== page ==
Murdoch's Friday tweet about Eli Broad being close to acquiring the Times set off a media scramble. "Could well happen," Ken Doctor concludes.
Arts and Culture Editor Kelly Scott, Books Editor Joy Press, City-County Bureau Chief Rich Connell and education editor Beth Shuster join the brain drain. Plus five more photographers.
"It’s time for a new chapter," says the Times' longtime columnist and most prominent African American journalist. "I don’t know what lies ahead."
"This gives painful dimension to the loss of knowledge and wisdom that Los Angeles is about to face."
Chicago's Tribune Media wants to cash in on the hot real estate market in downtown Los Angeles.
Henry Chu, Larry Gordon, Bret Israel and Martha Groves are among the new additions to the confirmed buyout list at the Los Angeles Times.
Joe Bel Bruno jumps from the LAT's Company Town team to lead breaking news coverage at the Hollywood Reporter.
"We are looking for energetic journalists with proven records of digging deep into matters of public interest," editor Davan Maharaj says.
Add Carol Williams, the longtime foreign correspondent, to the names of LA Times buyout takers.
Politics writer Jean Merl, sports writers Chris Dufresne and Chris Foster, national writer John Glionna, food columnist Russ Parsons and fashion critic Booth Moore are among those leaving.
Former LA Times sports editor Randy Harvey remembers his friend and colleague in the context of Houston's vote over transgender use of bathrooms.
Wow. This caps an interesting day for the LA Times. When you go to trial, anything can happen.
The six-week trial is wrapping up with the ask for damages dropping -- to just $12.3 million.
The Washington Post looks at the relatively new Los Angeles Times practice of accepting money from nonprofits, including Eli Broad's, to help fund education reporting.
The best part of Austin Beutner’s talk at Columbia was his praise for experienced journalists and his appreciation of the skill their trade requires to cover complex institutions such as Los Angeles city hall.
Former sports editor announced to horse racing writers that he is retiring. Plus: Updates on the buyout and the T.J. Simers trial.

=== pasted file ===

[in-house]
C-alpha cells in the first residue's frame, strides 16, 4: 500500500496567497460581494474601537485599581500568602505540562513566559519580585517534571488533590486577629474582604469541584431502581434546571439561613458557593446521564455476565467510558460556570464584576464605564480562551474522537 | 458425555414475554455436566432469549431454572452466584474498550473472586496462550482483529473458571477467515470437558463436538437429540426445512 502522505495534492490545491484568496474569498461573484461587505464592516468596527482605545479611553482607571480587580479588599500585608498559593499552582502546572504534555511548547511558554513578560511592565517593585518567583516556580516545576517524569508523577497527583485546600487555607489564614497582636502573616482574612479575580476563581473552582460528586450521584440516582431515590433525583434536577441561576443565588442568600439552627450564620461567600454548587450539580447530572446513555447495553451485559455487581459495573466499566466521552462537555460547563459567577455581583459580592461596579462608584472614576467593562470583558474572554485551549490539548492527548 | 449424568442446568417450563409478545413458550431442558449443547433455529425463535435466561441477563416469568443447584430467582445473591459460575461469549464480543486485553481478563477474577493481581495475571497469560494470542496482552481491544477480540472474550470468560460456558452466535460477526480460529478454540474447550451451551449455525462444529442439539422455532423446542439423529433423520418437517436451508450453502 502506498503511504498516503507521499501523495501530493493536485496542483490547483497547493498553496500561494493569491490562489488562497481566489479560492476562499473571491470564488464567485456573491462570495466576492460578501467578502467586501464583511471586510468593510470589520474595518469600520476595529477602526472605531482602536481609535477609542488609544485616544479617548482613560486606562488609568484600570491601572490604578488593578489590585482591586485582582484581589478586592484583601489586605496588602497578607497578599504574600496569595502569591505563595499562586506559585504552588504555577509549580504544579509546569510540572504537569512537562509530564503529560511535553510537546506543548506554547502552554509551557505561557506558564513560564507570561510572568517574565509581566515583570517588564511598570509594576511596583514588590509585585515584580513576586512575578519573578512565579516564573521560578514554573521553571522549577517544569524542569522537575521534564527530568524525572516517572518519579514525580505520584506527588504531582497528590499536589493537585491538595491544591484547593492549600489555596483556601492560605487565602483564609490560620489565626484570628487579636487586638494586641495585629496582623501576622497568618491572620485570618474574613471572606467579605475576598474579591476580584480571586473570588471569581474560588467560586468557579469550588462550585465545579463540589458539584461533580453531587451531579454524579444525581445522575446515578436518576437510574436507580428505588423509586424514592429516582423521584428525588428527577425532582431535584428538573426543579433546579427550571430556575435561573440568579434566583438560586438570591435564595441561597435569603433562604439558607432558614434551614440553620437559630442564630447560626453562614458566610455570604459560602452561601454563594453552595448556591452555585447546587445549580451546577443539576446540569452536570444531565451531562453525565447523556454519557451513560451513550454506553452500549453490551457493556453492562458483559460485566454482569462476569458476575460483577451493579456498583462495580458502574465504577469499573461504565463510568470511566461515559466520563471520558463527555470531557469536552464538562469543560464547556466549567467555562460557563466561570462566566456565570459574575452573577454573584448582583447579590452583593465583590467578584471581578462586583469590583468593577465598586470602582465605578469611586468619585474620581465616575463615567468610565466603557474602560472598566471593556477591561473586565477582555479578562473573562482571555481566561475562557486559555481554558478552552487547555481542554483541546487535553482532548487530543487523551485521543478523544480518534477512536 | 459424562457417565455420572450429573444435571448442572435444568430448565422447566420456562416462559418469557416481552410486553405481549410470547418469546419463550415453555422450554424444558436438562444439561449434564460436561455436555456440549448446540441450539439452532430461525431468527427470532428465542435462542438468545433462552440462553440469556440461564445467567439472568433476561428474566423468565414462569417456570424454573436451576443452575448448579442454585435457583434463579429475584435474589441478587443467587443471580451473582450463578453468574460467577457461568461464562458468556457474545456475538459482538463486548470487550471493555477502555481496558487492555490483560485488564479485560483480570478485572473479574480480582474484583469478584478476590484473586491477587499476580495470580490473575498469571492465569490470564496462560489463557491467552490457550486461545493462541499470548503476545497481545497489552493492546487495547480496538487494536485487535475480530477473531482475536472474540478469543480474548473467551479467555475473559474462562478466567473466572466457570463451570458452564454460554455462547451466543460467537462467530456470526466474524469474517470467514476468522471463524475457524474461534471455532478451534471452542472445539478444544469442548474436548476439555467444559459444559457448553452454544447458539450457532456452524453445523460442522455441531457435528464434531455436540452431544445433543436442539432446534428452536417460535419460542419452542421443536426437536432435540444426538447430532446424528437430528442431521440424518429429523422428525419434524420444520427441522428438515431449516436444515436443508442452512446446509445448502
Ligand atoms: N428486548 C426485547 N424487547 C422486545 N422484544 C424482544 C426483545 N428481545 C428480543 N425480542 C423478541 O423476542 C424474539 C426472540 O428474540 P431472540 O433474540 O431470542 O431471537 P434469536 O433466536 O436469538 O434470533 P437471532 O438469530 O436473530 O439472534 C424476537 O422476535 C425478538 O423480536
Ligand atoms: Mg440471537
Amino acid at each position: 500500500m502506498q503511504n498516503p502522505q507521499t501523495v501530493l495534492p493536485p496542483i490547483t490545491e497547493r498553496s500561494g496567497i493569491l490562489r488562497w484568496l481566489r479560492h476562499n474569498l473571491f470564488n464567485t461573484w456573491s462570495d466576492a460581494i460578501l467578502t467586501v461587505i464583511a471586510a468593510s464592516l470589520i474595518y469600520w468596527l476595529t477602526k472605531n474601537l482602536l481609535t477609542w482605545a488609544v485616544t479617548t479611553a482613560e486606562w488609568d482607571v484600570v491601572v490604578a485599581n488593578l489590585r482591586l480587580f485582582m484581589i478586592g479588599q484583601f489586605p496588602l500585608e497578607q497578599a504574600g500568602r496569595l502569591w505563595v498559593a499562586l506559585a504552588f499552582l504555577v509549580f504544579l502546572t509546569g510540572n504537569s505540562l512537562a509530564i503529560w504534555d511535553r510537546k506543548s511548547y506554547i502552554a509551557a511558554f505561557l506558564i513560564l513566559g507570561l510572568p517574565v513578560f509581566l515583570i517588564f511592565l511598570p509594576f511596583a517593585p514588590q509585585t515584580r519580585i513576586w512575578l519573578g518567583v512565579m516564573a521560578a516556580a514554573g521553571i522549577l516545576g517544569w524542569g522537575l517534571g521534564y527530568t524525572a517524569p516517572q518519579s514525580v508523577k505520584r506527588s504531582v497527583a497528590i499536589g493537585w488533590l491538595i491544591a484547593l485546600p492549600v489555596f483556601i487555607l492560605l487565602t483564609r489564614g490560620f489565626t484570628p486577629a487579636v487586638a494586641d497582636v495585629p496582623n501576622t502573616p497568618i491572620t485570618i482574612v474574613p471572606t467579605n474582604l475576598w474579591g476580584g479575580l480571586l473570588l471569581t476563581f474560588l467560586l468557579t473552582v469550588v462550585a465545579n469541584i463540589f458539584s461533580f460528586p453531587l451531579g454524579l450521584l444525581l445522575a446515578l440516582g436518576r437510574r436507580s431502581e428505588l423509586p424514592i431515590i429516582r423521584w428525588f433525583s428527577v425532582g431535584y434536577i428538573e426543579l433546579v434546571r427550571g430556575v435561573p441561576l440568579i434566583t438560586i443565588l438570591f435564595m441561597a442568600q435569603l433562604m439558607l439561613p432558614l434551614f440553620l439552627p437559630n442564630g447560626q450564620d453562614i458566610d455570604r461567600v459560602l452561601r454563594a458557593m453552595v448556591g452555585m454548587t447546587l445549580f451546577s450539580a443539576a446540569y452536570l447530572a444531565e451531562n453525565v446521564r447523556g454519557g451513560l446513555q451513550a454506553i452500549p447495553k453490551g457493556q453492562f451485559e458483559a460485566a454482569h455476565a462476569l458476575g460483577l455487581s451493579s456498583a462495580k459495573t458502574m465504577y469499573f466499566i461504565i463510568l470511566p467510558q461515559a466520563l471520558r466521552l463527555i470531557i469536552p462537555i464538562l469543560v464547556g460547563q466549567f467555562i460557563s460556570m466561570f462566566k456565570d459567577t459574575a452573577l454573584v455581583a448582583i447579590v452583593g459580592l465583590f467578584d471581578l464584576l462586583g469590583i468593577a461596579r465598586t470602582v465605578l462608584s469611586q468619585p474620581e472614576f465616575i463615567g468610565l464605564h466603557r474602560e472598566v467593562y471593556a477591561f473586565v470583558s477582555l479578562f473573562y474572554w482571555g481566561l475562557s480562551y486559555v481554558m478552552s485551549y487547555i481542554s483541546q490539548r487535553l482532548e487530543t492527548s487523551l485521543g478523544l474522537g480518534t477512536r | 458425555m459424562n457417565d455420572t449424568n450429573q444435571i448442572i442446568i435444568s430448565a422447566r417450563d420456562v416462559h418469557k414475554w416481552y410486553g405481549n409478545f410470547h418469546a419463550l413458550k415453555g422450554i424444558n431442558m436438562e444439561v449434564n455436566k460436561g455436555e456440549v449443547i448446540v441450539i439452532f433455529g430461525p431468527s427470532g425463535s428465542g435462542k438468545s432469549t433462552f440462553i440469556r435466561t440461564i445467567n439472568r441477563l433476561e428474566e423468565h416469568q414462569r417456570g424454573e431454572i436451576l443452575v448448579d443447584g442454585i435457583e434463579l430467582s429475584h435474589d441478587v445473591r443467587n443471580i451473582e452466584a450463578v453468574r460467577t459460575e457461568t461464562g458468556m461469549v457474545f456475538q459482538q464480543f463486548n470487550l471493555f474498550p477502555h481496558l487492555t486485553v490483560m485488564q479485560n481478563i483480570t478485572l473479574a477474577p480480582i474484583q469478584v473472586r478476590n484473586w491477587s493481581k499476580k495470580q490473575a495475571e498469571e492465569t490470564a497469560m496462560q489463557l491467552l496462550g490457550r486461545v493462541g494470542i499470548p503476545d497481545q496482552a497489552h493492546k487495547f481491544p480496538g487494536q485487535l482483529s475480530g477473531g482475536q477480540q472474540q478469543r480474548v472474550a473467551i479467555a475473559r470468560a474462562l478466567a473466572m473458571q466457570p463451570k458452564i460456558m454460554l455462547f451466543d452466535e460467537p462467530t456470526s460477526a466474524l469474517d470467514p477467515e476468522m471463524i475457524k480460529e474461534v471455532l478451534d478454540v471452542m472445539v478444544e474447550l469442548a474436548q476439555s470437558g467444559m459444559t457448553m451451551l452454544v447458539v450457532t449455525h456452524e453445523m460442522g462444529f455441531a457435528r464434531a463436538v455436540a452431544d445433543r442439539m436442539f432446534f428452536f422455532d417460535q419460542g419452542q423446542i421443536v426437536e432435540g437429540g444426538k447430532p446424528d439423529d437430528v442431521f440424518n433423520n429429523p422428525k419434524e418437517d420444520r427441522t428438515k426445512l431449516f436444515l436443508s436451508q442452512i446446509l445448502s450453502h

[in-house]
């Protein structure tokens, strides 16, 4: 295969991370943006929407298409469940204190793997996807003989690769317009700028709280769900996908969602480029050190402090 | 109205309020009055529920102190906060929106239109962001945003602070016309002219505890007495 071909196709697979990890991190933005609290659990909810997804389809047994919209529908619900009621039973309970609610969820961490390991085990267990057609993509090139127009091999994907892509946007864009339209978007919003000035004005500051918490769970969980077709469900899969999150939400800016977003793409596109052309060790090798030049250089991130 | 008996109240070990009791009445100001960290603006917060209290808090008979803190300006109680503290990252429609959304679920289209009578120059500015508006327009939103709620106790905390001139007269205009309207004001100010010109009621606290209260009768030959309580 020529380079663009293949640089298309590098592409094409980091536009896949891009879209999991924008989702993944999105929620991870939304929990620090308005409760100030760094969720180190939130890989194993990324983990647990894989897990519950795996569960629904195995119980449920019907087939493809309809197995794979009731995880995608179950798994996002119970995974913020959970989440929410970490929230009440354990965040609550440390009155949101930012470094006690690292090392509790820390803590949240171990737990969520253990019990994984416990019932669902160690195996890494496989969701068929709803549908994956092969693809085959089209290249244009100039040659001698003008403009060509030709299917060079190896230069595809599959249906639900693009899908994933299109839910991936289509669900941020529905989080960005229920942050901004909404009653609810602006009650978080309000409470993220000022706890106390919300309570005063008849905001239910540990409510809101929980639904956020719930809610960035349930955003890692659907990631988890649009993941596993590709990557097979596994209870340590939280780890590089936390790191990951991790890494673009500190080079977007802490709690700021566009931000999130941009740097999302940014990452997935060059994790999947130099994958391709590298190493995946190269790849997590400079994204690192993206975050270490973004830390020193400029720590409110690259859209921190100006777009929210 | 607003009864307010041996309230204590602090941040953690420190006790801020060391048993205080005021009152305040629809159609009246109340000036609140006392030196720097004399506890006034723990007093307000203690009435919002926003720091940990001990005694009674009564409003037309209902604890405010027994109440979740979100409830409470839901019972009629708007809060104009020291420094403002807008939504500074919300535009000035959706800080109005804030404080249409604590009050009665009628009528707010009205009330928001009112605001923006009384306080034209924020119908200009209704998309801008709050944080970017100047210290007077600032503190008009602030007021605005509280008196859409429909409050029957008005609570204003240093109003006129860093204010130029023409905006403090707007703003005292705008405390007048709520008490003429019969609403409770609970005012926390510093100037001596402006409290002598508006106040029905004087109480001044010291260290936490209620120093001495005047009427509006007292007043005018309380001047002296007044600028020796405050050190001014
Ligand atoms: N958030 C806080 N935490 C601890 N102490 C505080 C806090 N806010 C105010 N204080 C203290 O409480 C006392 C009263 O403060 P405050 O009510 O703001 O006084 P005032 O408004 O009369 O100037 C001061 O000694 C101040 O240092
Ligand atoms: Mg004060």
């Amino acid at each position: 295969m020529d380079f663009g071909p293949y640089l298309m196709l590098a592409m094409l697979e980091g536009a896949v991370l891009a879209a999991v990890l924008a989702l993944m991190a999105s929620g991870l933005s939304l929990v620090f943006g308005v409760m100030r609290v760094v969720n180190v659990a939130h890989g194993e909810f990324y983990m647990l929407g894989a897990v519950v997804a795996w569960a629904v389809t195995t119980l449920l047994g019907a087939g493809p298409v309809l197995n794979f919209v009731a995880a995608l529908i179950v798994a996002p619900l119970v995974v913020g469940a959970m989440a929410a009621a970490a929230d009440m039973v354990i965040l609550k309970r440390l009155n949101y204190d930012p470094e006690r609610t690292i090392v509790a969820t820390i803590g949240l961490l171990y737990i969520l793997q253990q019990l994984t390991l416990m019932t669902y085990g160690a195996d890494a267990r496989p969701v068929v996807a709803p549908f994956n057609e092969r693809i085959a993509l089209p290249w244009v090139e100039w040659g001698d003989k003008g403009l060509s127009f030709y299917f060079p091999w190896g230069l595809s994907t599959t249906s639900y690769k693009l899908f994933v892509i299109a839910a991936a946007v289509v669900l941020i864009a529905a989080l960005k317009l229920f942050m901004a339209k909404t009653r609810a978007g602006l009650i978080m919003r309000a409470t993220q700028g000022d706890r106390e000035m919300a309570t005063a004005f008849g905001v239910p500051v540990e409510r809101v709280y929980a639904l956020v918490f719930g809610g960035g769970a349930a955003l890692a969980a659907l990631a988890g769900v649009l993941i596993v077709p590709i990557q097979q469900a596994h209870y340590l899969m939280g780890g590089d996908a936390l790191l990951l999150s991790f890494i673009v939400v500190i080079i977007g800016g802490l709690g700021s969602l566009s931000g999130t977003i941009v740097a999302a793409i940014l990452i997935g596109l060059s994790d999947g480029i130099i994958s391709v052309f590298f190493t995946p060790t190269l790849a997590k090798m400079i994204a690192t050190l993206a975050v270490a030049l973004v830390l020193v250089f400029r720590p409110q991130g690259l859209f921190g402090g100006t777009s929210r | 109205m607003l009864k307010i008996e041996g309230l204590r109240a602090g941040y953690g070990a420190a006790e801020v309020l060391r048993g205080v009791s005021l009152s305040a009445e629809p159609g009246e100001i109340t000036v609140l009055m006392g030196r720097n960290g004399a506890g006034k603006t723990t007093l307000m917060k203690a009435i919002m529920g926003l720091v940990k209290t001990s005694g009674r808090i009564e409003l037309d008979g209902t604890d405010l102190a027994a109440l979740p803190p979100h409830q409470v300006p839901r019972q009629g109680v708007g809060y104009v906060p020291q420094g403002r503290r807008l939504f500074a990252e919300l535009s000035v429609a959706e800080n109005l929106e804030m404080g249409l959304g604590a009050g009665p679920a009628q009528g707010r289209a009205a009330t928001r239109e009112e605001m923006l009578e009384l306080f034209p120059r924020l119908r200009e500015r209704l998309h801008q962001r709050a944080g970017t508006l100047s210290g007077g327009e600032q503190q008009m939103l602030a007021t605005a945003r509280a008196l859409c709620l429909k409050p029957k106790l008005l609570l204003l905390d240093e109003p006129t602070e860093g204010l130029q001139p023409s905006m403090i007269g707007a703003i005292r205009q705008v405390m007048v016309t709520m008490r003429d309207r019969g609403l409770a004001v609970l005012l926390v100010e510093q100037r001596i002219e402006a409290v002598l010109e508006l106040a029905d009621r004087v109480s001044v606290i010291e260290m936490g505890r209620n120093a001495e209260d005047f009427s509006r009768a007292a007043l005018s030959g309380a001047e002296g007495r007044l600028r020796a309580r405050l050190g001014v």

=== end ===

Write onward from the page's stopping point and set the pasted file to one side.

After listening to Beutner make his case now a couple of places, I'm starting to think that his firing as publisher of the LA Times might turn out to be a real tragedy for the paper.
Austin Beutner makes a weekend appearance on CNN's "Realiable Sources," and KPCC examines if Eli Broad bought the LA Times.
The paper's California editor says "we are confident we can rebuild a Metro newsroom that continues to focus on agenda-setting journalism, watchdog reporting and aggressive coverage."
Fired LA Times publisher Austin Beutner will speak on "the future of newspapers" a week from today at the Columbia Journalism School.
Plus look who is on T.J. Simers' legal team: Stephen Glass.
Executives at the LA Times and San Diego Union-Tribune say Chicago told them to make the financials look worse than the executives believed.
The Times won't tell you because, one, it doesn't know LA as well as it should and, two, it hypes to attract web eyeballs.
Trial continues in the retired sports columnist's $18 million claim of age discrimination and retribution for writing critically about the publisher's friends.
Almost everyone on staff at least a year can apply but there is a big inducement to leave for those eligible to retire.
Two more letters to Tribune Publishing ask for a locally run LA Times. Plus: Joe Mathews writes Beutner was building a media-political entity that could be the future.
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